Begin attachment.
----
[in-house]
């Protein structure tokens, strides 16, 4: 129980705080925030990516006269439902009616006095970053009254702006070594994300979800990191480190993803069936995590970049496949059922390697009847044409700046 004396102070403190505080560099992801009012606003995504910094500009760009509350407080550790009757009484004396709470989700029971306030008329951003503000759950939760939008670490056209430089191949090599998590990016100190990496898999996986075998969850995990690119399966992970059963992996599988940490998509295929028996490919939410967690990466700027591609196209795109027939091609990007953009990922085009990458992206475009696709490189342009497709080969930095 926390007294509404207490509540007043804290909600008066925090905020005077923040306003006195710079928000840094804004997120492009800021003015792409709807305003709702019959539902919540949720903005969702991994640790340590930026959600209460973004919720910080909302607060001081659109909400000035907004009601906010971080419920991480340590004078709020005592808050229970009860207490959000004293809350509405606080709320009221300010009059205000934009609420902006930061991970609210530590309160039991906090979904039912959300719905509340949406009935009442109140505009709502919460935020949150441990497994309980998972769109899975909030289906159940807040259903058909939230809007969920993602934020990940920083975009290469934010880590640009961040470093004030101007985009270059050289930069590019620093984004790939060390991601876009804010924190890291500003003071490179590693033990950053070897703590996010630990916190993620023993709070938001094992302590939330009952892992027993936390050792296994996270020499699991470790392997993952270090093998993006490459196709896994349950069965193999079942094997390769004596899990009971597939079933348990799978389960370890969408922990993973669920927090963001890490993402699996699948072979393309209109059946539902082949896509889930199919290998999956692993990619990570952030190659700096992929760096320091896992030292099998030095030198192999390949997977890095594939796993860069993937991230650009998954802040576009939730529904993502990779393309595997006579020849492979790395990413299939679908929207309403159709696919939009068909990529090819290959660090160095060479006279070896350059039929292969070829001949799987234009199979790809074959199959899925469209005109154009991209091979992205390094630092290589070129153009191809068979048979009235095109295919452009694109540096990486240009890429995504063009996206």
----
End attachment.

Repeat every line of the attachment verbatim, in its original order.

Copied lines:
[in-house]
């Protein structure tokens, strides 16, 4: 129980705080925030990516006269439902009616006095970053009254702006070594994300979800990191480190993803069936995590970049496949059922390697009847044409700046 004396102070403190505080560099992801009012606003995504910094500009760009509350407080550790009757009484004396709470989700029971306030008329951003503000759950939760939008670490056209430089191949090599998590990016100190990496898999996986075998969850995990690119399966992970059963992996599988940490998509295929028996490919939410967690990466700027591609196209795109027939091609990007953009990922085009990458992206475009696709490189342009497709080969930095 926390007294509404207490509540007043804290909600008066925090905020005077923040306003006195710079928000840094804004997120492009800021003015792409709807305003709702019959539902919540949720903005969702991994640790340590930026959600209460973004919720910080909302607060001081659109909400000035907004009601906010971080419920991480340590004078709020005592808050229970009860207490959000004293809350509405606080709320009221300010009059205000934009609420902006930061991970609210530590309160039991906090979904039912959300719905509340949406009935009442109140505009709502919460935020949150441990497994309980998972769109899975909030289906159940807040259903058909939230809007969920993602934020990940920083975009290469934010880590640009961040470093004030101007985009270059050289930069590019620093984004790939060390991601876009804010924190890291500003003071490179590693033990950053070897703590996010630990916190993620023993709070938001094992302590939330009952892992027993936390050792296994996270020499699991470790392997993952270090093998993006490459196709896994349950069965193999079942094997390769004596899990009971597939079933348990799978389960370890969408922990993973669920927090963001890490993402699996699948072979393309209109059946539902082949896509889930199919290998999956692993990619990570952030190659700096992929760096320091896992030292099998030095030198192999390949997977890095594939796993860069993937991230650009998954802040576009939730529904993502990779393309595997006579020849492979790395990413299939679908929207309403159709696919939009068909990529090819290959660090160095060479006279070896350059039929292969070829001949799987234009199979790809074959199959899925469209005109154009991209091979992205390094630092290589070129153009191809068979048979009235095109295919452009694109540096990486240009890429995504063009996206």